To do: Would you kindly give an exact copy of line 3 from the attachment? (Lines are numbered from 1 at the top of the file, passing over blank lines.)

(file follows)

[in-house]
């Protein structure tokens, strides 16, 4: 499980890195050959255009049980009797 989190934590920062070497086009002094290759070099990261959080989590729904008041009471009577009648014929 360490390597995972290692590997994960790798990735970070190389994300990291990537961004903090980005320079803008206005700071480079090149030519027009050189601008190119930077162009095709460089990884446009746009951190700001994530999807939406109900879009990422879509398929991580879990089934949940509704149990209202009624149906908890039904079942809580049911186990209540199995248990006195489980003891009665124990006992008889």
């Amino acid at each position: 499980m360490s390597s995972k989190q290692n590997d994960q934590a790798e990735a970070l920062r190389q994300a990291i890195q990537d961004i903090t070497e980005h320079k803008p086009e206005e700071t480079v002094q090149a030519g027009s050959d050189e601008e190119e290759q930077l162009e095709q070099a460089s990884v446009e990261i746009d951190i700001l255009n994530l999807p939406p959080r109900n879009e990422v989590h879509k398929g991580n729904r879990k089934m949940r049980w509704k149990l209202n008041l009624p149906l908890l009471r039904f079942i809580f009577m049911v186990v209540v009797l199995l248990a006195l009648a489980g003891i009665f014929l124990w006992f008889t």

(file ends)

């Amino acid at each position: 499980m360490s390597s995972k989190q290692n590997d994960q934590a790798e990735a970070l920062r190389q994300a990291i890195q990537d961004i903090t070497e980005h320079k803008p086009e206005e700071t480079v002094q090149a030519g027009s050959d050189e601008e190119e290759q930077l162009e095709q070099a460089s990884v446009e990261i746009d951190i700001l255009n994530l999807p939406p959080r109900n879009e990422v989590h879509k398929g991580n729904r879990k089934m949940r049980w509704k149990l209202n008041l009624p149906l908890l009471r039904f079942i809580f009577m049911v186990v209540v009797l199995l248990a006195l009648a489980g003891i009665f014929l124990w006992f008889t």